Mr. Chairman, members of the Committee, I would like to thank you for bringing attention to one of the most fundamental challenges to national security and critical infrastructure assurance - information sharing.
The Critical Infrastructure Assurance Office (CIAO) is an interagency entity established in 1998 by Presidential Decision Directive 63 particularly to work with the private sector and other Federal agencies to raise awareness about the importance of critical infrastructure assurance, to develop an integrated national critical infrastructure assurance strategy, and to help articulate the business case for this national commerce issue, which heretofore had been primarily viewed as a national security matter. To help facilitate the ongoing dialogue with the business communities, CIAO is appropriately located in the Department of Commerce, specifically in the Bureau of Industry and Security. This successor to the Bureau of Export Administration represents the intersection of national security and business affairs.
To an increasing extent, national security, government's ability to deliver vital services, and business' ability to transact commerce all depend on the critical services supported by U.S. critical infrastructures. Moreover, these infrastructural systems are themselves increasingly interdependent on one another. Accordingly, it has been the policy of the United States to protect critical infrastructure systems against disruption, thereby protecting the public, safeguarding the integrity of economy, and ensuring the uninterrupted delivery of essential human and government services, and the national security of the United States. This policy seeks to ensure that any such disruptions will occur only infrequently, cause the least damage possible, be manageable and of minimal duration. The CIAO plays an integral role in this process.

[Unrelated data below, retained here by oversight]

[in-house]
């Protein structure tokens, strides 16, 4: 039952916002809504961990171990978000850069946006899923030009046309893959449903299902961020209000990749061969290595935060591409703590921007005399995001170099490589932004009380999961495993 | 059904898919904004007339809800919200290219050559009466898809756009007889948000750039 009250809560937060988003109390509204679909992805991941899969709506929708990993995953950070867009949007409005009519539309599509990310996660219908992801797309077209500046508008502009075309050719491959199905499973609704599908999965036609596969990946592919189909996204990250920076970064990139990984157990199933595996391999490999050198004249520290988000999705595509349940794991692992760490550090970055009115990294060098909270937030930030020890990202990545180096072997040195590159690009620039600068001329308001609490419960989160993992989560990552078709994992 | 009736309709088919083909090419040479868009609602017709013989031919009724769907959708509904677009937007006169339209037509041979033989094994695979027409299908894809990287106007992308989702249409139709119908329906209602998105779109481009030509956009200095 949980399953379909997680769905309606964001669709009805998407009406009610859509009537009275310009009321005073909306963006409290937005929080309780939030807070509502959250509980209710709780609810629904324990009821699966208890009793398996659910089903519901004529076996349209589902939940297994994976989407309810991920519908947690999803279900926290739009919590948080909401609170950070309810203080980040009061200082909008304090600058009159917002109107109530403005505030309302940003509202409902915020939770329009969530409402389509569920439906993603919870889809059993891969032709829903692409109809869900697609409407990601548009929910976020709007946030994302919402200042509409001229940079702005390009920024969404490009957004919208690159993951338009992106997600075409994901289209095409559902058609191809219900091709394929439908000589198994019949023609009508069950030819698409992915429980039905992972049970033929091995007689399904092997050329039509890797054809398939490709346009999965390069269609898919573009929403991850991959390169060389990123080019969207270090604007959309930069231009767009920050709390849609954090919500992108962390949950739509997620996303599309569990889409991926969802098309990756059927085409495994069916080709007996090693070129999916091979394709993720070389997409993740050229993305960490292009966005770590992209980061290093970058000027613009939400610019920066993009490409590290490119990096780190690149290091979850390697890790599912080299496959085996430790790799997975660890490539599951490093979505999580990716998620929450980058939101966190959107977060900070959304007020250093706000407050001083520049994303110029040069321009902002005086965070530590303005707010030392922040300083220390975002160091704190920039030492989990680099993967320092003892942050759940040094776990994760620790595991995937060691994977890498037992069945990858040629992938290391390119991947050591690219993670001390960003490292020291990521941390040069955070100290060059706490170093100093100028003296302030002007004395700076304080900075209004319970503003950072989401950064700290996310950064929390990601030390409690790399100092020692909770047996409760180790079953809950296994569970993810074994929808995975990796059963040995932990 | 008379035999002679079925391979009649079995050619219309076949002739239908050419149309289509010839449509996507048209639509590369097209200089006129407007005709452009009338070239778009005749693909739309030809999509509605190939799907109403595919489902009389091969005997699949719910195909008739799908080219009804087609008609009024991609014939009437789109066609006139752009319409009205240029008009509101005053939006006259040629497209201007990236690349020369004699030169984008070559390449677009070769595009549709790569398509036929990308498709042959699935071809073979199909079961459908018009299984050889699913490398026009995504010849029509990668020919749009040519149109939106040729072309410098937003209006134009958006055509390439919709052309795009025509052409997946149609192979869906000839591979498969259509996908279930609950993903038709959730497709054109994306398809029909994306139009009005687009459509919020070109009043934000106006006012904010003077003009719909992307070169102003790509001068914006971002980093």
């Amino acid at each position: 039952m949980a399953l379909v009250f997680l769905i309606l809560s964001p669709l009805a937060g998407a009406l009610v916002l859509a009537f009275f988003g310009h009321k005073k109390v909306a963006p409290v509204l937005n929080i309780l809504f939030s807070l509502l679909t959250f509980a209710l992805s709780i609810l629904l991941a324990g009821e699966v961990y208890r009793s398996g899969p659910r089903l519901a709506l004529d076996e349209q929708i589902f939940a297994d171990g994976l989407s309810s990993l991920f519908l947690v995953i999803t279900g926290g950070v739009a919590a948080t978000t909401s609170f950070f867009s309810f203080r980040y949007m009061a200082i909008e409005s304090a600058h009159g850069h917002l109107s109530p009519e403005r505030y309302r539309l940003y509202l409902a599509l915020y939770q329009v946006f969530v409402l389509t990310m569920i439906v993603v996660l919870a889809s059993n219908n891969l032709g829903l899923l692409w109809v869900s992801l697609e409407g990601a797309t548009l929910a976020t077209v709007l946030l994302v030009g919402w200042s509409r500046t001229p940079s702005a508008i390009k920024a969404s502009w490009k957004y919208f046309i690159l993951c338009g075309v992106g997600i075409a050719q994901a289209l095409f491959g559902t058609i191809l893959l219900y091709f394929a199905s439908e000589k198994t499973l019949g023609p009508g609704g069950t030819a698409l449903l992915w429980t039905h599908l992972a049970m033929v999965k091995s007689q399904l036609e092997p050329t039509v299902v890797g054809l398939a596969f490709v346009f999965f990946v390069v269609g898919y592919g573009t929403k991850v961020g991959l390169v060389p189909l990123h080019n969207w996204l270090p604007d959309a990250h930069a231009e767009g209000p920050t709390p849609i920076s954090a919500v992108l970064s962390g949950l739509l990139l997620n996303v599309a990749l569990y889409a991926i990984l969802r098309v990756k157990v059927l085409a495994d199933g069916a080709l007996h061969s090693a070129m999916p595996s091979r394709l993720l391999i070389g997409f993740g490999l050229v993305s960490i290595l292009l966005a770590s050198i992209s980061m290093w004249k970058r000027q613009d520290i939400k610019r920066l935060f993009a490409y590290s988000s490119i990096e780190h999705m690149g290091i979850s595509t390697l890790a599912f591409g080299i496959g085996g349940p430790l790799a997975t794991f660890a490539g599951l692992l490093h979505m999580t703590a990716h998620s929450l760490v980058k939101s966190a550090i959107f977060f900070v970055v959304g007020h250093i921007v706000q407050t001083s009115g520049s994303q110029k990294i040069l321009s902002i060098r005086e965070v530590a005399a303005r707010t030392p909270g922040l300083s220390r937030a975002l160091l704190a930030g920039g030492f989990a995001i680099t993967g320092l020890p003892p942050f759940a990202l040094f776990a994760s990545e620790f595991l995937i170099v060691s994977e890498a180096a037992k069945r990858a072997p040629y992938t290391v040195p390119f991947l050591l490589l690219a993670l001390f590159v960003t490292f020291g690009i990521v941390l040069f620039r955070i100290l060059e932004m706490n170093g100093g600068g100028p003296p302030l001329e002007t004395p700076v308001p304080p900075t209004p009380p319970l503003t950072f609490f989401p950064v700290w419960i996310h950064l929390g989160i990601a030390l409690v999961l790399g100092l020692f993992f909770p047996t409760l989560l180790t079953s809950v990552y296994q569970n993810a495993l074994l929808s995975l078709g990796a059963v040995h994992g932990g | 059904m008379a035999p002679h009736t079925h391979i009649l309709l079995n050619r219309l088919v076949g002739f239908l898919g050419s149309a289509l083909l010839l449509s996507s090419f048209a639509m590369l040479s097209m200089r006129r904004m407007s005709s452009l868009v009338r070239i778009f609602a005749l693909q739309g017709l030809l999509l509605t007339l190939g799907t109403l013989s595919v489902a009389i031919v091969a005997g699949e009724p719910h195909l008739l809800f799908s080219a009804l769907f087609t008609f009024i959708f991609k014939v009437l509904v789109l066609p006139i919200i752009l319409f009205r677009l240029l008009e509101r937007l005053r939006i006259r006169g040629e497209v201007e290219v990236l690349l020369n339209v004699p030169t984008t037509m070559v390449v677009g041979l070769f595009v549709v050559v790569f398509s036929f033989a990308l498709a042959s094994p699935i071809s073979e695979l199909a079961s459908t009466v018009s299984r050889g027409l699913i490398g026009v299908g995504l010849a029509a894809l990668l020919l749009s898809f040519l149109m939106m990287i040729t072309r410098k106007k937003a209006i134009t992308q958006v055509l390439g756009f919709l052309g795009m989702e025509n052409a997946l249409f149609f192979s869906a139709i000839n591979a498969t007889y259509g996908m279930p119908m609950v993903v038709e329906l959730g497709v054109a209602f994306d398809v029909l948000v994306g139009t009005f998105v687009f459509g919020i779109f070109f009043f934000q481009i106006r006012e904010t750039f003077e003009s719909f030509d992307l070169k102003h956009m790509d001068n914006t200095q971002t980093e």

As this Committee is aware, however, the vast majority of the critical infrastructure facilities in our nation are owned and operated by the private sector. For this reason, the Federal government, acting alone, cannot hope to secure our nation's homeland. Rather, the national policy of infrastructure assurance can only be achieved by a voluntary public-private partnership involving businesses and other private sector organizations and government at the Federal, State, and local levels. Indeed, since 1998, the Federal government has called for an unprecedented partnership between private industry and government to safeguard U.S. infrastructures against the threats of physical and cyber attack - a partnership that embraces the sharing of vulnerability and threat information through a trusted medium and in a trusted environment.
Encouraging the appropriate exchange of information within and among the infrastructure sectors and between the sectors and government provides infrastructure operators with a more accurate and complete picture of their operational risks, as well as the techniques and tools for managing those risks. It is also an invaluable tool to enable the government to direct resources to assist the private sector and to undertake appropriate law enforcement and other activities against wrongdoers.
In its simplest terms, national infrastructure security requires trust - our common trust that the critical services upon which our society and economy depend will be robust enough to withstand assault, even deliberate attack, and continue to function as intended. Fortifying trust in our critical systems, however, demands that we first forge genuine trust in our relationship with the private sector partners who bear the front-line responsibility for infrastructure assurance. Establishing this trusted environment - both in fact and in perception - is no small challenge, but it is the task before us today.
Trust in any relationship based on voluntary cooperation requires predictability. Commerce functions best in a predictable and stable economic and political environment. Information sharing, like commerce, requires a predictable and stable process where the outcomes are certain, not when the outcomes are problematic. In other words, the information sharing process operates best when the participants are confident that the information shared will be used for an appropriate purpose and will not be used to harm their business interests.
Both the government and the private sector possess an interest in ensuring the orderly functioning of the national economy. That common interest creates a strong incentive for the private sector to voluntarily take the steps necessary to secure their critical facilities and systems, including sharing appropriate information.